A motorist who filmed himself driving at speeds close to 125mph on a motorway and then posted the footage on the internet is being sought by police.
The three-minute film shows how fast the driver managed to go
The three-minute film shows the driver pushing a three-litre car to its limit on the M23 in Sussex.
The clip was posted on the YouTube website by "paulscav".
In a statement, YouTube said it would give details to police if asked, but under its rules it was not considered offensive and it would not be removed.
During the clip the driver films his speedometer and then the view from his vehicle as it races down the outside lane of a stretch of the M23 lined by conifer trees.
Motorists are seen to move out of the way as the car reaches speeds of up to 125mph.
A YouTube spokesman said: "Footage like people driving fast in cars is common place on television, whether in real life programmes or in dramas and films.
"So this sort of content is not only found on the internet.
"Of course, if there is any illegal activity taking place or if the police think that a video may be evidence of a crime, then we encourage the police to get in touch with us under the laws the government introduced for disclosure of data."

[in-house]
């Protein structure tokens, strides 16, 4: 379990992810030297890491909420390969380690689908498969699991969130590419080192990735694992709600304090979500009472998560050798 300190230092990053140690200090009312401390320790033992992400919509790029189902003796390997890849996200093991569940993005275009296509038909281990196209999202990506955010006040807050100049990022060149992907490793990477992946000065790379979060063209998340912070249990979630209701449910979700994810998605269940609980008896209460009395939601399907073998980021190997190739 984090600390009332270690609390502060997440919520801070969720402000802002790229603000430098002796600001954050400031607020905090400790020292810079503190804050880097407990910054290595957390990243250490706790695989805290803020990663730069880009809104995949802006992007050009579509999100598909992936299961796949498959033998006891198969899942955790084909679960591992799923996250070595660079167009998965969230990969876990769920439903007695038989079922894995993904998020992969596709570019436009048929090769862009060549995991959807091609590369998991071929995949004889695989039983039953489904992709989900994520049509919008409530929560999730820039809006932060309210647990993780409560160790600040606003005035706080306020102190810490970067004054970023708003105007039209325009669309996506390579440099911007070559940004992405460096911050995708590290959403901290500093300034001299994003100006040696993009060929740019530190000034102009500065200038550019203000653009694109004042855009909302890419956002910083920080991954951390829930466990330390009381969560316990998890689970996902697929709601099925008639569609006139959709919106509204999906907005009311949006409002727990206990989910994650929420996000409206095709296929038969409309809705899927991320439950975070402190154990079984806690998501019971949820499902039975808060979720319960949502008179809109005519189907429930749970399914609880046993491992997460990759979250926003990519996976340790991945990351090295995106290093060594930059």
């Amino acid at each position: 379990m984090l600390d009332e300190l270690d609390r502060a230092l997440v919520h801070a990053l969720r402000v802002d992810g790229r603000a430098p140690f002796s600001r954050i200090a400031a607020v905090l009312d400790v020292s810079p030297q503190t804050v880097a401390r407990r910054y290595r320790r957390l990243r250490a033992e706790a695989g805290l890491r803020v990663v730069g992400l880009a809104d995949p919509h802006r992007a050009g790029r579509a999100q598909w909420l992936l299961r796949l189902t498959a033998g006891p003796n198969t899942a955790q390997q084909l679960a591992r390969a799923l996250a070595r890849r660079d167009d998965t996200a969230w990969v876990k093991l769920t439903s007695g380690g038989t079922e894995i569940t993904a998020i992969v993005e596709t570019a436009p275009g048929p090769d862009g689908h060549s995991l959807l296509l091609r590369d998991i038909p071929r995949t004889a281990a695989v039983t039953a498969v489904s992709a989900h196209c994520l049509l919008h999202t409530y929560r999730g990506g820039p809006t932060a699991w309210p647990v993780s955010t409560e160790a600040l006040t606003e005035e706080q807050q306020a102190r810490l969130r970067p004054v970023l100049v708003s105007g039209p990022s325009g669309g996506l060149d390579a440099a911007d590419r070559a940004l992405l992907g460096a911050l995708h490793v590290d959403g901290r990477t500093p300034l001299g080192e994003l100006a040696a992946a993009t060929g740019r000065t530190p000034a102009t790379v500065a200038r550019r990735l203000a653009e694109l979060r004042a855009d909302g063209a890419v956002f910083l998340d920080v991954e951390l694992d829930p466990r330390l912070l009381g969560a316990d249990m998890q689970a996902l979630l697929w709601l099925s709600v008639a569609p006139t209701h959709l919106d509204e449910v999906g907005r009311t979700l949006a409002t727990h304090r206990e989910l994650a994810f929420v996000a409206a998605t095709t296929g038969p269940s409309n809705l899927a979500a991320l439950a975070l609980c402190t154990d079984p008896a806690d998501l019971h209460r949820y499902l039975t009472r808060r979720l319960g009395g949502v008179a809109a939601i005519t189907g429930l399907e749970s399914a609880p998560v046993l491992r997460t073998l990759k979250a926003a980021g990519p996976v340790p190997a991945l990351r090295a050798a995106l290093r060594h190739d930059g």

Sussex Police have warned that anyone filming such activity could themselves be caught on camera and taken to court.
Sgt Richard Hornsey said: "Our videos are better quality as well for the jury and the judge.
The video posted on the internet clearly shows the car on the M23
"I'd urge the public to report incidences of poor driving - let us know about it because we will take them seriously and investigate them."
The video has prompted the RAC Foundation to renew calls for website operators to remove clips that glorify speeding on public roads.
Head of campaigns Sheila Rainger said it was very worried by the "growth of this phenomenon".
"The footage is very irresponsible... it ought to come down."
She added that the internet was giving boy racers a worldwide audience and encouraging "impressionable and foolish people to try to follow suit and try and go one better".
"We think it's got to be nipped in the bud before we see even more accidents," Ms Rainger said.